Hudson County Restaurant Week Food Diary: Elysian Cafe

RER 2.4.13
Friday, February 1, 8ish pm: Elysian Café, Hoboken
It was a double date this time, but the wait was long. I called earlier that day to make some kind of reservation for the restaurant, but unfortunately, they do not take reservations for under six on the weekends, however, I was assured over the phone that if I came with my party around 8, we could be seated pretty quickly. That was a dream that did not come to fruition. We all spent the preamble less than comfortable with our coats on in the narrow space between a long bar and a slew of crowded tables in the front room of the Elysian Café. At least there was a decent time wasting movie on the television over the bar and the amaretto sour was sweet.

This place is the younger sister, and it feels like it. The Flinns own one of the gems of Hoboken, Amanda’s as well as this French inspired Elysian Café. Elysian, has a completely different feel, more trendy, with more of a transporting effect, you feel like you are somewhere else, and the outside city kind of vanishes. Maybe it was the dim lighting (that could be Friday night), or the noise, and the bar, and the television and the trendy people drinking drinks and eating or waiting to eat. It was probably all of that, a whole different vibe, more casual and less refined, obviously the younger sister.

After waiting what felt like forever, the four of us were seated in the second room of the restaurant. The walls radiated blue because of the setting lighting, were deeply patterned with rococo florals, twisting and turning stems. The black and white tiled floor mimicked the color of the walls, and the dark booth. It was a little quieter back there, but not quite peaceful enough to carry on detailed, content heavy conversations.

RER 2.4.13
I am going to preface this all with… I was very disappointed from the beginning, the wait, the people there, the service, and eventually the food. I suppose I had high expectations, basically being raised on the delicious adultness that is Amanda’s, Elysian Café was a far fall down.

The $35 prix fixe had four options for each of the courses, something for almost everyone; a soup, two salads and a starch, as starters, some fish, pork, chicken and meat, hot, cold and chocolate desserts. A nice range, hearty enough, playing with the winter season; butternut squash soup, winter vegetables, apples, pumpkins and blueberries. This prix fixe menu kind of gave a glimpse into some of the more profound dishes on the regular menu.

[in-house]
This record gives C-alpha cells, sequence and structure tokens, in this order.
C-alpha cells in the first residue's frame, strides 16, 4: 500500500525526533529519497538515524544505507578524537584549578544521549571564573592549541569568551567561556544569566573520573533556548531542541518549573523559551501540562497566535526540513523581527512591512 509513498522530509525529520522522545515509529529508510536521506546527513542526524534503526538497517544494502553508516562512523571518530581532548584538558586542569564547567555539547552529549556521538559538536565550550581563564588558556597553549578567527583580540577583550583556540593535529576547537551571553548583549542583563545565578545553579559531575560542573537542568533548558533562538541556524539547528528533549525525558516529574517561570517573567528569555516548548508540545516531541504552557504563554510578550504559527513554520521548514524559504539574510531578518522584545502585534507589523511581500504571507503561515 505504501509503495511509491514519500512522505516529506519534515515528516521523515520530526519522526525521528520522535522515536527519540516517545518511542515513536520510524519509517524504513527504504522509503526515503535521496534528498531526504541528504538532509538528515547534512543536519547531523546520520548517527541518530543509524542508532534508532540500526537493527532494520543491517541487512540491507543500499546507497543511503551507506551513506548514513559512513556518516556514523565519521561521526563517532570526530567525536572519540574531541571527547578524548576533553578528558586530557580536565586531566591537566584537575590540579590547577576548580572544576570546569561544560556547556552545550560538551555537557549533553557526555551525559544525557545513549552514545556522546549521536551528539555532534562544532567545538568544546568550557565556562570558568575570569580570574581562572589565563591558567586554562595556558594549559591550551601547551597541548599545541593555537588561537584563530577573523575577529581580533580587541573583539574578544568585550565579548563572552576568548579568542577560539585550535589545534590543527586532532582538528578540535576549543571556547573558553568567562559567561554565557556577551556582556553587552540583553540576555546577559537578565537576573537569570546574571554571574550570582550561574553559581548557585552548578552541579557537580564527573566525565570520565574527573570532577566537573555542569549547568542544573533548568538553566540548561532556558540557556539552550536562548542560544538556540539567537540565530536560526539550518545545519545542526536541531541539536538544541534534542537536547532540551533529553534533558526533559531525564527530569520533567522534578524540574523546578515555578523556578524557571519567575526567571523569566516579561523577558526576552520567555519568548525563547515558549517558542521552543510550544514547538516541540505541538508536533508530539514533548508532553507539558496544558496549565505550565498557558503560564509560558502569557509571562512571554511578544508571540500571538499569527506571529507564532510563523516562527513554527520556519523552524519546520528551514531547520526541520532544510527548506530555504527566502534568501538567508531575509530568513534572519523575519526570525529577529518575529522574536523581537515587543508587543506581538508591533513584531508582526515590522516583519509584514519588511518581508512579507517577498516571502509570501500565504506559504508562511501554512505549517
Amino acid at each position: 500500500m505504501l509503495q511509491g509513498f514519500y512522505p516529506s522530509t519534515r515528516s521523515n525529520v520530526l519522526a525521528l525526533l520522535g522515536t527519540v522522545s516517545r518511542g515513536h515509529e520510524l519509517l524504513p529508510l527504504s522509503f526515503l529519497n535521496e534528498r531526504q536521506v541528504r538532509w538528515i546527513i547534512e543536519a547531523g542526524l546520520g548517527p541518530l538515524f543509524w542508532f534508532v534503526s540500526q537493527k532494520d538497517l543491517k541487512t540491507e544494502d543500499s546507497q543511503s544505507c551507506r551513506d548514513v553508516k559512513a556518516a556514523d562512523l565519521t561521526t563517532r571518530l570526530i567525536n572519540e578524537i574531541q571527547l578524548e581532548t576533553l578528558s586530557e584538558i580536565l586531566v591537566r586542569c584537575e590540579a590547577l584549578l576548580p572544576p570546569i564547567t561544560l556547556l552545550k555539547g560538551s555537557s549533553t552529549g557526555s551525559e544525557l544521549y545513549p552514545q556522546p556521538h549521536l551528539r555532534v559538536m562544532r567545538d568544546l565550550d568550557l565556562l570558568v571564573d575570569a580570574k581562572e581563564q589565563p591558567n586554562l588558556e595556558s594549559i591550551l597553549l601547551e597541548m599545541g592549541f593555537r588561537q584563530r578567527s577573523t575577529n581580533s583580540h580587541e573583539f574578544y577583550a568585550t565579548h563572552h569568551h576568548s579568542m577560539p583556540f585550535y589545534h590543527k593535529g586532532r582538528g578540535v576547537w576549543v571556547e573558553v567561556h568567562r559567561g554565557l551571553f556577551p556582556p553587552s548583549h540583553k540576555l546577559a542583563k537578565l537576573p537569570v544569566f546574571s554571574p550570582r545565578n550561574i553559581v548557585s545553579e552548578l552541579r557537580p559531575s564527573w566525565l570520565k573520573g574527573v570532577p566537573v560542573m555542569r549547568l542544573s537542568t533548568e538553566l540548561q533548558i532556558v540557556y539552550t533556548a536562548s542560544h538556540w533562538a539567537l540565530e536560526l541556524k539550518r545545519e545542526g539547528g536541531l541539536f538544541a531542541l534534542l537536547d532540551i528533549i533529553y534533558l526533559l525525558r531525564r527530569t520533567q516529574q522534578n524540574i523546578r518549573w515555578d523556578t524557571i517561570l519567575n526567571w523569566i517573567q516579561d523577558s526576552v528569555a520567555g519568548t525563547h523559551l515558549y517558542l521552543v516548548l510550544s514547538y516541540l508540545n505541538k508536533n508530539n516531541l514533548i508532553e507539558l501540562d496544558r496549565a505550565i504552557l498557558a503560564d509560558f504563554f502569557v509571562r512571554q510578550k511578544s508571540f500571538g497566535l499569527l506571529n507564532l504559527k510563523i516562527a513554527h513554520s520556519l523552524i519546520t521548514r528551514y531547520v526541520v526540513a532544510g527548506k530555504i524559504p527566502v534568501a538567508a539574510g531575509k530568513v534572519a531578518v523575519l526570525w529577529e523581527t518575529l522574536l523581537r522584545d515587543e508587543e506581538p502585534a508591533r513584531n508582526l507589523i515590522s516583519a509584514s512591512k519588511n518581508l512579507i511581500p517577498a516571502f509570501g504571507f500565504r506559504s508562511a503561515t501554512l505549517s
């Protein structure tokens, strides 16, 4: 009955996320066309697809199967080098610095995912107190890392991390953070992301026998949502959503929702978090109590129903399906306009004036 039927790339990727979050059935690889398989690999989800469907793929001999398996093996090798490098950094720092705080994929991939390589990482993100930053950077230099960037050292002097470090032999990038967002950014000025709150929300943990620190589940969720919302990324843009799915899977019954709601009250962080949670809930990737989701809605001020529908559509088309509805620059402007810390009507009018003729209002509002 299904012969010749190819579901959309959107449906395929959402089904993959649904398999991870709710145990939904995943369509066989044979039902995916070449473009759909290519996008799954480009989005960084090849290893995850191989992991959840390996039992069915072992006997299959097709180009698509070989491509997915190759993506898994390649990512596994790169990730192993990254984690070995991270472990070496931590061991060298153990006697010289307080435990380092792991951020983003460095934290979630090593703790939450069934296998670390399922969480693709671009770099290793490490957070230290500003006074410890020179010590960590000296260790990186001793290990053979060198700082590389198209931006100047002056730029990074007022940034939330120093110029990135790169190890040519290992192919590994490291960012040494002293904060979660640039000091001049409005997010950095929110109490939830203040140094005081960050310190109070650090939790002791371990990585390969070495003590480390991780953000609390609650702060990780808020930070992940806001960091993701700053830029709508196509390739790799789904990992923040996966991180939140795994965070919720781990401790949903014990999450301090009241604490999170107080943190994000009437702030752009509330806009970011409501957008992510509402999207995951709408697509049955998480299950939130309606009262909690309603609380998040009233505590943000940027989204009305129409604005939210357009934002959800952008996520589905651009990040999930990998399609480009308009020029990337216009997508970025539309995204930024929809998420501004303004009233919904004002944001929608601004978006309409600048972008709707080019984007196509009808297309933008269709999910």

RER 2.4.13
To start, there was one butternut squash soup, one smoked salmon, and two rock shrimp risotto starters. All of which were pretty weak. The uniting theme was a lack of balance. The butternut squash soup, was thin and too finely pureed to the point where it felt like tomato soup. Just from making a soup employing a butternut squash just a little while ago, I have learned that they are somewhat resilient squashes. This soup eliminated every glimmer of that, and manipulated the gourd into a sweet juice. The smoked salmon appetizer too, was overrun, invaded by the bitter frisee and not enough of anything else to combat it. The frisee visually disguised almost all the other ingredients, only at times the bright red blood oranges would peak through, but the salty smoked salmon was hidden until grabbed onto in the mouth. It was a light appetizer, somewhat cleansing and refreshing because of the juicy citrus, but mildly weighed down from what was like lox (an upgrade of course from the bagel store). And the risotto was a complete let down. It wanted every characteristic and adjective I would ever use to describe risotto. Basically it was very lemony rice, sprinkled with green herbs, and pale pale shrimp. There was not the creamy element that we all think of when we hear risotto. It was both under and over cooked at the same time. And one of the four described it as a heavy appetizer. That it was, heavy and disappointing.